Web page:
We talked a lot when we were together. Actually I was the one who did most of the talking. He would listen with interest and keep asking questions. I told him everything about me and my bucket list – how I loved going to cafes and movies, how much I loved visiting parks and monuments,  how I almost learnt Norwegian as I longed to go to Norway someday and stay there for a month at least and how I believed people should enjoy to the fullest because “you only live once”. Our conversations ended when I got tired of speaking. He was never tired of asking questions. I was glad that we could have good conversations. My philosophy was kind of wild spirited, but I think he had nothing as such. He appeared somewhat reserved, but willing to experiment. He spoke little, often answering my questions in a word or two and then proceeding to ask me something. Initially it felt a bit weird, but that was how he was and I gradually got used to it.

He was that charming guy, with an enigmatic tinge.

* * * *

“It is very important, Fawad. It’s almost going to be the last time I will be meeting all my friends together. These things come only once”, I said, trying to explain how important it was for me to attend the convocation ceremony of my university, “I can also visit Amma and Abba for a day or two while I am there.”

“But, how can you go alone? I cannot send a woman to India alone. Moreover, we are going there in February, for a month. We can go to wherever you want then. We will meet your Amma, Abba and friends also!”

“It’s October now! February is three months away, and my convocation won’t wait for me. And how can I meet all my friends then? Why don’t you understand??”

“Look, I said NO. And you cannot change my decision, Nazma. I cannot let you go without my company, and that’s final. Do you understand?” he said, and stared at me with eyes that seemed to pierce me through mine and chuck out any other ulterior motive I had in my head. Never had I seen Fawad like this. I was too numb to utter a word. I just sobbed and went to my room.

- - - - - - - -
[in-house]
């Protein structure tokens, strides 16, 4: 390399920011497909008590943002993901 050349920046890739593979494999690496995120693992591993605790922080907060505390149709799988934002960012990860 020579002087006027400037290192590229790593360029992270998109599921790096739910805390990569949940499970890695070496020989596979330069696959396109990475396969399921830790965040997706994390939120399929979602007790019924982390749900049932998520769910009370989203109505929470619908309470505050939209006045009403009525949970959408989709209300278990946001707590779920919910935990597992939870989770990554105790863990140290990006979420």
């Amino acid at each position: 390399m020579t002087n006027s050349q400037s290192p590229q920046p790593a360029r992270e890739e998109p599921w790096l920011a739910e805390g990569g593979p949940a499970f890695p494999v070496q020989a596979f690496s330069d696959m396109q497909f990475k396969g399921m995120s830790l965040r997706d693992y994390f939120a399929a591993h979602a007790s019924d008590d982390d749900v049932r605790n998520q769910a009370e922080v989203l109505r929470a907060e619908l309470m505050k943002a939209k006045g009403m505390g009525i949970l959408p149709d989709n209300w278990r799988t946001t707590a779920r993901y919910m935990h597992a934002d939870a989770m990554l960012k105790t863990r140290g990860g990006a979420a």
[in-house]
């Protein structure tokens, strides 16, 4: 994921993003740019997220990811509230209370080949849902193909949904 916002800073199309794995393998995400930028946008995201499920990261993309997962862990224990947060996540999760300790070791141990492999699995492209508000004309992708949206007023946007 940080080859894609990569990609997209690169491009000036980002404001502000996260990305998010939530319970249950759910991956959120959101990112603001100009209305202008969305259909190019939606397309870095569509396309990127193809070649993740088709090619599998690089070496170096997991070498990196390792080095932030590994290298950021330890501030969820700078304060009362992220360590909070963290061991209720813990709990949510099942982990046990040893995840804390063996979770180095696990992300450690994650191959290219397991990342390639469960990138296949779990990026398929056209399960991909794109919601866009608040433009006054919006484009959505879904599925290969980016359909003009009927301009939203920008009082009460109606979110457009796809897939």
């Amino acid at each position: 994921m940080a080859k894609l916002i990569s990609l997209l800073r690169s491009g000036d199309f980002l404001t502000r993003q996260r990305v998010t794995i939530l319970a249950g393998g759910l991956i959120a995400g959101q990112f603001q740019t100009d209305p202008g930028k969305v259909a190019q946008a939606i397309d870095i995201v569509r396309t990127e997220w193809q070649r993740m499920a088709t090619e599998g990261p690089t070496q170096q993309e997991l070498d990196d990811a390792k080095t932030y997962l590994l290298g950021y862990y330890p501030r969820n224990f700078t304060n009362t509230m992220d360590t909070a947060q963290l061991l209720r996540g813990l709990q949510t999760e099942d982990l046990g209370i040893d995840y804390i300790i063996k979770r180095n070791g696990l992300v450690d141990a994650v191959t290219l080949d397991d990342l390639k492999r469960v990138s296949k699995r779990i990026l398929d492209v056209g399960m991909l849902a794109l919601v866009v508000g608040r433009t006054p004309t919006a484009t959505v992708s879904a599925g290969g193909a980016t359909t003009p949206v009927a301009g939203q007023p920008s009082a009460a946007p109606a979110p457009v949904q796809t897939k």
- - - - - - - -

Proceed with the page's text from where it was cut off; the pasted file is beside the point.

I felt claustrophobic. Was this the beginning of my suppression and confinement? How could he do this to me? Two days have passed and we have not exchanged a word. How am I supposed to live like this? If I give in to his demand and stay back, I would miss my convocation. I could not back down. Convocation wasn’t the focal point anymore, my ego was. The only reward for putting up with suppression is more suppression. I had to do something. The convocation was just a week away.

Just as I was thinking if I should stop cooking Chicken Haleem till February, I heard a voice.

“Stop sulking. I think I should let you go” said Fawad, sipping his coffee. I could not believe my ears and his change of heart. “But you are going for your convocation only. You will be leaving in the morning and returning by evening that day. I’ll get you your tickets tomorrow.”

I wanted to scream out loud and hug him tight, but that would have spoilt my confident, non-submissive stature. “Okay, thank you” I uttered with a smile and was about to go back to my room to celebrate my joy and victory, when he said, “But, you will have to agree to a deal.”

I was more than happy to agree to anything that would let me go to my convocation.

* * * *

1 pm.

6th August.

Fawad isn’t here now; he got stuck in a meeting. He said he will be here by evening. Amma and Abba reached Ahvaz in the early hours today. They are holding my hands, as I lay in this labour room, in excruciating pain.

Countless minutes later, as I feel relieved, the nurse comes up to me with a smile and says, “Congratulations, it’s a boy.”

I hear the cries of an infant in the backdrop.

And in case you were wondering, of course I went to the convocation.


© Barnadhya Rwitam